The Yamaha PDX-50 is similar to the Bose SoundLink, but instead of playing music from your Mac it streams music directly from your iPod or iPhone.
It does this via a transmitter which plugs into the dock socket of your iPod/iPhone and uses Yamaha’s own AirWired technology to send your tunes to the speaker system.
AirWired is said to have a range of 30m, and I got 25m with a clear line of sight outside. In the house, however, all it could manage was about 8m, and the signal tended to drop out with movement.
When it comes to sound, the PDX-50 is a good performer – delivering what it should at the $500 mark. Music is well modulated and pleasant to listen to, though it does lack the detail and depth of others in this Lab Test.
It performs equally well across all genres, but won’t take being pushed too loud.
The PDX-50 is made for iPhone, which means that it will mute the sound when a call comes through.
So far, so good … but the PDX-50 falls down when it comes to build quality. The plastics used by Yamaha feel cheap, and there’s a feeling that the components could have been better designed.
In particular, the transmitter that plugs into your iPod/iPhone feels flimsy when compared to what Belkin and Griffin are doing, for example. And its charging cradle is no better.
The speaker box itself looks fine, and comes in four colours (black, blue, grey and pink), but what Yamaha’s done with the PDX-50 is take the PDX-30 and replace its top iPod dock with a stumpy antenna that just looks like an afterthought.
There’s no remote since you’re using your iPod or iPhone to directly control the music. Controls on the speaker unit itself are limited to Volume Up/Down.
Australian Macworld’s buying advice. The PDX-50 is a nice unit with pleasing sound, but is let down by build quality that doesn’t match its $500 price.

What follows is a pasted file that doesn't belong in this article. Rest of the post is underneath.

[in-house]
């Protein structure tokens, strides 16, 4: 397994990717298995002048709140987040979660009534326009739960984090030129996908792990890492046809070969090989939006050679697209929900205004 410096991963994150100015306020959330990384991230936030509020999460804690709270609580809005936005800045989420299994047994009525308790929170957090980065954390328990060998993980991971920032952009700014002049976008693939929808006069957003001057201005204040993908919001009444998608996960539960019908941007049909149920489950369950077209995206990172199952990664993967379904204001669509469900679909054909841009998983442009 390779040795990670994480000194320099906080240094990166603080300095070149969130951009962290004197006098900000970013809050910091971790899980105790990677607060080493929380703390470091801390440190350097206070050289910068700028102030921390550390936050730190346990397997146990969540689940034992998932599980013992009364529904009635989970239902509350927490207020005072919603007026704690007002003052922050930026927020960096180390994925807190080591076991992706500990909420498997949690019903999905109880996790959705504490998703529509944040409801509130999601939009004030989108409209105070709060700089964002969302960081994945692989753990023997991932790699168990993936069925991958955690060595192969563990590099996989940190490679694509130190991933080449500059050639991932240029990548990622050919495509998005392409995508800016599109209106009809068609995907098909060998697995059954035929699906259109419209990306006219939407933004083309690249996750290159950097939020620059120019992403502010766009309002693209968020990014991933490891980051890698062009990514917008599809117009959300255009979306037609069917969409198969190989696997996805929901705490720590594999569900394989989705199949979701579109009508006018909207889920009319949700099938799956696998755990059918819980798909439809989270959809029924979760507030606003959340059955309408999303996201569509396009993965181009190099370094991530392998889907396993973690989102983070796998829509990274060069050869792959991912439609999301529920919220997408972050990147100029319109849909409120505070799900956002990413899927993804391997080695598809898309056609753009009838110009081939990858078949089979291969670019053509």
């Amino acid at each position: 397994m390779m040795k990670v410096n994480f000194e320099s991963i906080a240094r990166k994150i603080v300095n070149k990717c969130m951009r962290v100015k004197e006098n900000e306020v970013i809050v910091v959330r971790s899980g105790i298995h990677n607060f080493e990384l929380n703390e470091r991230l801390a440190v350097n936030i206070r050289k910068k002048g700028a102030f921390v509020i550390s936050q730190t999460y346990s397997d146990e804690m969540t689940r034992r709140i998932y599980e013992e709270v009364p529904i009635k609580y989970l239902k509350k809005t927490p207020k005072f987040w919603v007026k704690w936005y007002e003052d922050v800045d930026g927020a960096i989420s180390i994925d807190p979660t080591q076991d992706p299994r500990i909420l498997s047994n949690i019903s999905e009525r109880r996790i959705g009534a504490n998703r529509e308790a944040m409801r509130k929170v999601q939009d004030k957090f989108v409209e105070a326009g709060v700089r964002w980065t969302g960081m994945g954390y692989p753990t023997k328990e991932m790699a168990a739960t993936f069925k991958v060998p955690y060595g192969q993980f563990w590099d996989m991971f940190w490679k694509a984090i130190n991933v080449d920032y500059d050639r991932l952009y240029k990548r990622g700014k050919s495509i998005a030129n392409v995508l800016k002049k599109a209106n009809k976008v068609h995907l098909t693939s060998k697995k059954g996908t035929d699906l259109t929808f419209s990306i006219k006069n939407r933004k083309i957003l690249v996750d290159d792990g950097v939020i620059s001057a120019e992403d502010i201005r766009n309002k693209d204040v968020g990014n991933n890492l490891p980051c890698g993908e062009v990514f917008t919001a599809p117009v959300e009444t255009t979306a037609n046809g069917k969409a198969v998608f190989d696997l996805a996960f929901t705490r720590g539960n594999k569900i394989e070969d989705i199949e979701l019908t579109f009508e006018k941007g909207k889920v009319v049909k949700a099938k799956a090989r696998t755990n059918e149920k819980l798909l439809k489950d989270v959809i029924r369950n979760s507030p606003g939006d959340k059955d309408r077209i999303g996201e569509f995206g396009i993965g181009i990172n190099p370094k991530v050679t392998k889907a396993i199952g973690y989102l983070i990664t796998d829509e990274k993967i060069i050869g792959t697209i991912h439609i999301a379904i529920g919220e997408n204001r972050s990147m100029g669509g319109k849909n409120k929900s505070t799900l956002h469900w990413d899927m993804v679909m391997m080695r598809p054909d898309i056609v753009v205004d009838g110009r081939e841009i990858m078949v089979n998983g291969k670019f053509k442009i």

Update (8 June, 2010): If you’re contemplating purchasing the PDX-50, Yamaha has confirmed that it will work with an iPad. Just plug the transmitter in, and you’re off. This actually makes the PDX-50 a good option for anyone who needs an audio solution for an iPad when most other models of speaker solutions have a dock too small for Apple’s tablet.
GenevaSound Model S
In January I reviewed the GenevaSound Model L, and gave it a well-deserved five mice out of five. This Model S is its far smaller brother and is even more impressive for its size.
While it can’t quite match the power of the rest of the family – the M, L, XL and XXL – it’s not far off the mark when it comes to finesse, musicality and tonal balance. You would honestly swear the sound was impossible to produce from a unit not too much bigger than a box of tissues.
Like the other models, the S has a lacquered finish in red, white or black. The front metal grille has that distinctive bump in the middle, and hides a discreet LED display. It sits on four vibration-damping feet or, if you prefer, on a supplied pedestal which also frees up some space on the bedside table.
On top there are two lovely features. The first is the TouchLight controls – touch-sensitive areas which glow gently then light up fully when touched. These cover Mode, Menu, Play/Pause and Skip functions. The power button is just a fingertip-sized depression at the back right. Nice. A remote control is also in the box.
The second great feature on top is the motorised dock. It opens when the mode is switched from tuner to iPod, and automatically closes when the iPod is removed, protecting the pin connector and giving the S a classier look.
Australian Macworld’s buying advice. Swiss company Geneva Labs has really hit the bullseye here. If you appreciate your music and want an iPod speaker system with alarm clock and radio, this is the one you want. In fact, even if you don’t want the radio and alarm, it’s still a top choice for smaller rooms or your office. It’s such a perfect little unit that I can recommend it on every count.
Click here to go back to the Ravon i332 and Bose SoundLink.
Click here to go to the B&W Zeppelin Mini and Sonos ZonePlayer S5.